While I was impressed by Andrea Bechert's set designs and found the story quite poignant, this is one of those rare productions where, as I left the theatre, I found myself most impressed by Gregory Robinson's masterful sound design.

Some people might think that's a slap against the production, but it most definitely is not. Robinson did a spectacular job of balancing the lonely sounds of fishing boats trapped in fog against the plaintive sounds of a cello; greeting the audience with the sounds of sea birds and livening up the depressing ambience of the Japanese internment camp at Manzanar with sounds of popular songs from the 1940s and radio news broadcasts.

Kabuo Miyamoto (Tim Chiou) and Hatsue Imada (Maya Erskine)
spend their wedding night at Manzanar (Photo by: Tracy Martin)

Of the large cast, I was particularly impressed by Will Collyer's performance as Ishmael Chambers, and Anne Darragh's multiple performances as Etta Heine, Mrs. Chambers, and Dr. Whitman. Strong support in multiple roles came from Will Springhorn, Jr., Mia Tagano, and Randall Nakano,

McKeon's second act is primarly focused on the courtroom in which Kabuo Miyamoto (Tim Chiou) is on trial as a suspect in the mysterious death of his childhood friend, Carl Heine, Jr. In a beautifully written flashback scene, Kabuo (who had enlisted and served in the Army's famous 442nd Regimental Combat Team) comes to the rescue of Carl's marooned fishing boat.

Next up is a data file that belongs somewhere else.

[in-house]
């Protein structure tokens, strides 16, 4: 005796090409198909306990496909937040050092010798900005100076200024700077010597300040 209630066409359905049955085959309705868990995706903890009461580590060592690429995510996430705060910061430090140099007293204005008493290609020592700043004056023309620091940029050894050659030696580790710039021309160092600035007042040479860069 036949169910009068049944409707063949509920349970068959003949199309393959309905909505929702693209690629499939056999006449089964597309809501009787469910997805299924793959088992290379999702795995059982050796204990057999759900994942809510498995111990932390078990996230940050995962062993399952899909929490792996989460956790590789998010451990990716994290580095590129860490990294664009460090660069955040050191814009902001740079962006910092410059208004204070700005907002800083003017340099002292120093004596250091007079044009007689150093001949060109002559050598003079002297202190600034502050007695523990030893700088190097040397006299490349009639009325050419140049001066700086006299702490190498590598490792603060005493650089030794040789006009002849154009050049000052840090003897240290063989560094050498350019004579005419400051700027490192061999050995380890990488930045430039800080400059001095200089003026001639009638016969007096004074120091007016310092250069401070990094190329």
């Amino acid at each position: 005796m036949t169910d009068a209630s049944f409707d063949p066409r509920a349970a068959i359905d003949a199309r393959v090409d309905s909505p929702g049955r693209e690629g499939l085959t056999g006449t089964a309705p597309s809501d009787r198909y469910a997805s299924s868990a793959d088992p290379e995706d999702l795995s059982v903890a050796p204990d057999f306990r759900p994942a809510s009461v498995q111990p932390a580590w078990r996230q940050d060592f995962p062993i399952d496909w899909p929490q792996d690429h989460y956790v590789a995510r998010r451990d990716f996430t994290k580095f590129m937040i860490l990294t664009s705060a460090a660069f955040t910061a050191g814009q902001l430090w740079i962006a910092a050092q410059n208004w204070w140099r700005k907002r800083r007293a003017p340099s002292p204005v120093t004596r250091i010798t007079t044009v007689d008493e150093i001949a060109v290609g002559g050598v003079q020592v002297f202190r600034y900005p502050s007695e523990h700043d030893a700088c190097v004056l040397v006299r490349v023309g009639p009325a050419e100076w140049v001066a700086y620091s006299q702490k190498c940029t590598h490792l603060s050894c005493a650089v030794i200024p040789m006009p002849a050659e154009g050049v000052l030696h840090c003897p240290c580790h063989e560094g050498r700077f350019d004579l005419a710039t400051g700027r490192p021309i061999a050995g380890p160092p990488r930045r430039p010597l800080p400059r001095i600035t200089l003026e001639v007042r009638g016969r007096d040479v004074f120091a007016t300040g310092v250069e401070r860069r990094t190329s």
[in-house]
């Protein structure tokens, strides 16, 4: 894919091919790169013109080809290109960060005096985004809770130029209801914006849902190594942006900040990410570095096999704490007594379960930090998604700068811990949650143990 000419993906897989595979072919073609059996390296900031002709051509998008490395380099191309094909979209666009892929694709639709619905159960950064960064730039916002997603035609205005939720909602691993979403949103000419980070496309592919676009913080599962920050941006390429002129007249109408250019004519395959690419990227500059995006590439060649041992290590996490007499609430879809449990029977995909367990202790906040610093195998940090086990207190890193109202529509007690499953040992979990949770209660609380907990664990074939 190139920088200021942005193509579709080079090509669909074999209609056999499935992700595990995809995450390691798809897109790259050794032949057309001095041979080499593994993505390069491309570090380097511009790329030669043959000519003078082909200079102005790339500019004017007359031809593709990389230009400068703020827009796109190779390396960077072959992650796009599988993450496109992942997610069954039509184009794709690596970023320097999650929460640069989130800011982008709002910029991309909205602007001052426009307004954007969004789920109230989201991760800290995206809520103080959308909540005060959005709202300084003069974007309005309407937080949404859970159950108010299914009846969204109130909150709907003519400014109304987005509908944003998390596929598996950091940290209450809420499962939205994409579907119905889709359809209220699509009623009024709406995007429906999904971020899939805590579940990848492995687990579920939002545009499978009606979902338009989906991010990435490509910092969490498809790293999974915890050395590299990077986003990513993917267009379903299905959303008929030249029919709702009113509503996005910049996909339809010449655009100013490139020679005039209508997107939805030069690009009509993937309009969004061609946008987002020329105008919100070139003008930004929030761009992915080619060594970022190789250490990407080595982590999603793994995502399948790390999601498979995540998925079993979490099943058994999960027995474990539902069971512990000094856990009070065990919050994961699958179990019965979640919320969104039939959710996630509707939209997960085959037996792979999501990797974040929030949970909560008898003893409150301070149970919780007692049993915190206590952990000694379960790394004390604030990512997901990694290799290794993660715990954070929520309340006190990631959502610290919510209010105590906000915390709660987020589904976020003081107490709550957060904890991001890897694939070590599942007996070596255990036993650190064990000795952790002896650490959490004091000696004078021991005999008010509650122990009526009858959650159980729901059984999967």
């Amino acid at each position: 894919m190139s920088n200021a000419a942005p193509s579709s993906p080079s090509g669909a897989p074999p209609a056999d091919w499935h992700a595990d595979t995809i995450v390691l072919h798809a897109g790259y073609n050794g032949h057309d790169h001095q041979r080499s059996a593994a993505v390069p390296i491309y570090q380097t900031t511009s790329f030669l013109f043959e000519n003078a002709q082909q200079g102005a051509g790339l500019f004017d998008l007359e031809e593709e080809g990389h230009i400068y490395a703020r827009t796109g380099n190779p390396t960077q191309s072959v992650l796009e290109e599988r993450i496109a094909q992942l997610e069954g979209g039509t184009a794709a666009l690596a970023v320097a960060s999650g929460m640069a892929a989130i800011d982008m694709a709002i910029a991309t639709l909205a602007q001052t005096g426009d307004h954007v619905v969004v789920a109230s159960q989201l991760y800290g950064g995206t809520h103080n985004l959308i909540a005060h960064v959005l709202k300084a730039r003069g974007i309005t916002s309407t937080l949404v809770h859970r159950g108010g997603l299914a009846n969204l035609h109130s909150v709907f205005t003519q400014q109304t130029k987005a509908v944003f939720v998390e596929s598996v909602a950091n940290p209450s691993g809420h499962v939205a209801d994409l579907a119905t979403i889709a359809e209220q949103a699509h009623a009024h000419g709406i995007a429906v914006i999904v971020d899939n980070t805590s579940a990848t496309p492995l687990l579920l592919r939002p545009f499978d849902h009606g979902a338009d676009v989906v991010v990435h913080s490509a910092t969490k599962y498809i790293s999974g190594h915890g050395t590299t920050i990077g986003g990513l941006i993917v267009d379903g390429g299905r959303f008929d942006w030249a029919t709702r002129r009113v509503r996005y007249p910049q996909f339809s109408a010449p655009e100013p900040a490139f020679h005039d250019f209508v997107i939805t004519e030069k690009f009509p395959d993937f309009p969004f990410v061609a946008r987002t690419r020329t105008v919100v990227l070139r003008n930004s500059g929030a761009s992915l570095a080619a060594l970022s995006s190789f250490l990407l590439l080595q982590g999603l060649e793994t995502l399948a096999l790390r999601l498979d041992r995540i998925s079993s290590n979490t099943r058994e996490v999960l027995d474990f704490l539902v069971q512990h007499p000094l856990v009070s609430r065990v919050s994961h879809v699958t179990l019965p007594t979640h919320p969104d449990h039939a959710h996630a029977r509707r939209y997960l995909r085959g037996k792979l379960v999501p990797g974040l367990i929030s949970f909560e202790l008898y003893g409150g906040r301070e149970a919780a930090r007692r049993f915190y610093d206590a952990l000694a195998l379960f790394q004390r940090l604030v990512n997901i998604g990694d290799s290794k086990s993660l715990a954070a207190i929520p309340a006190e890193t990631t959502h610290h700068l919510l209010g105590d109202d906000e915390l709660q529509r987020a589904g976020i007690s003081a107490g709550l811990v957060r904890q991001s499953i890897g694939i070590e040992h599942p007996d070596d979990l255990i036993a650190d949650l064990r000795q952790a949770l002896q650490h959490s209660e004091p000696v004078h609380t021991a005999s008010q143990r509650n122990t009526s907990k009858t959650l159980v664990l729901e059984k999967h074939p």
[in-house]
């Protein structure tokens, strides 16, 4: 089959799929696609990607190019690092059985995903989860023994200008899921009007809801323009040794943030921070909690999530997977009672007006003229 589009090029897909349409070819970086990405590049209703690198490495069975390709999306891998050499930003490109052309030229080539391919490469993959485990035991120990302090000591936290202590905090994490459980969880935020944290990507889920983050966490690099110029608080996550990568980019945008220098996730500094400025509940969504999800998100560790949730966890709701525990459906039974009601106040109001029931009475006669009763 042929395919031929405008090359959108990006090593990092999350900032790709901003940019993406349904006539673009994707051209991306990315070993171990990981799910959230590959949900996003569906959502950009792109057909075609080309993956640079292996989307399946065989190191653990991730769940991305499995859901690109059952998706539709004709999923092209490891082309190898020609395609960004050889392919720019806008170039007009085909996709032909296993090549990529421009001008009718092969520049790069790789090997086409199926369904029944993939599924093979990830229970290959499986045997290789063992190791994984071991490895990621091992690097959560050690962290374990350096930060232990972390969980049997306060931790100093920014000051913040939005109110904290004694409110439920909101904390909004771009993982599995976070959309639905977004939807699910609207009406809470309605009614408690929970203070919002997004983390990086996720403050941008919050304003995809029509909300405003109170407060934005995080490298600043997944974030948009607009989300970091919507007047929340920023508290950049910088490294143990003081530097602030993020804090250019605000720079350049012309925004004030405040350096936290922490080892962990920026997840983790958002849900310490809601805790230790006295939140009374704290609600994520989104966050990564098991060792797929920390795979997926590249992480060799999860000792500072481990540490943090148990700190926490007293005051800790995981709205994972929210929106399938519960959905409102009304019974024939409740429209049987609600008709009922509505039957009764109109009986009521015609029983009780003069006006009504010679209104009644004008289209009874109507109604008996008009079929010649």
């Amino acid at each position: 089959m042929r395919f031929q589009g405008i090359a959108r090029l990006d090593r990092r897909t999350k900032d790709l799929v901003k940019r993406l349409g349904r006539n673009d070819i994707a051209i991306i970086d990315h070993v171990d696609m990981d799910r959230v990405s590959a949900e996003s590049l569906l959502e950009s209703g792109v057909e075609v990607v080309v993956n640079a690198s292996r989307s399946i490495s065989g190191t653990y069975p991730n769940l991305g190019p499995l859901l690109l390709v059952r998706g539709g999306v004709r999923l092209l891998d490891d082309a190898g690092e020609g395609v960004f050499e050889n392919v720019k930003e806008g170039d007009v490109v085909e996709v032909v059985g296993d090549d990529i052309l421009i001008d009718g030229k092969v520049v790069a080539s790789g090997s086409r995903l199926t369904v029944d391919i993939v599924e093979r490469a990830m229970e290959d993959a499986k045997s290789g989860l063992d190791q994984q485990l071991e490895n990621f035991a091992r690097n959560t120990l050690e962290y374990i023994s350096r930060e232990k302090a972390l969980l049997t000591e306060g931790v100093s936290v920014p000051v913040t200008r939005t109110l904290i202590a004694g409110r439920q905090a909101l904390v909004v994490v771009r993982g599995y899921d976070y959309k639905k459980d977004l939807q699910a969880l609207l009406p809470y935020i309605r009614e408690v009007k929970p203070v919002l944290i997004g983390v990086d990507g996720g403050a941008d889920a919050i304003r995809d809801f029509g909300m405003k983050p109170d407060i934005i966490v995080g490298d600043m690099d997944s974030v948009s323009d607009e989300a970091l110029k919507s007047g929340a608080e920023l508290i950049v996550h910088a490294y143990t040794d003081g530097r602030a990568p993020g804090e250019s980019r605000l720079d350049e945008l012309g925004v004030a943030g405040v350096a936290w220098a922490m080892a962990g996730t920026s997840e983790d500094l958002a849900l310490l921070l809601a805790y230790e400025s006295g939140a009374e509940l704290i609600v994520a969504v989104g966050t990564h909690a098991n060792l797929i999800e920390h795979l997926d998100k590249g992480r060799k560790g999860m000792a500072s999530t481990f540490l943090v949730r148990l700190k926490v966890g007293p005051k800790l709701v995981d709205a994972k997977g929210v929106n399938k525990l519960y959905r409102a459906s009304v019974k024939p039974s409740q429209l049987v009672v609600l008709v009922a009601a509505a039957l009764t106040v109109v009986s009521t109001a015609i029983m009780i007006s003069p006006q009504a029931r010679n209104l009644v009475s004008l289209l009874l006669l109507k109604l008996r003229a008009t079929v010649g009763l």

When the two men try to settle some unfinished business about a land deal, it becomes obvious that Carl's emotions have been poisoned by his mother's severe prejudice against the Japanese. The moment in which the usually quiet Kabuo retaliates by calling Carl "a Nazi bastard" is a gripping piece of theatre.

Tim Chiou gave an exceptionally strong performance as Kabuo, aided in the courtroom scenes by Edward Sarafian's portrayal of his attorney, Nels Gudmundsson. Performances of Snow Falling on Cedars continue at the Mountain View Center for the Performing Arts through April 24 (you can order tickets here).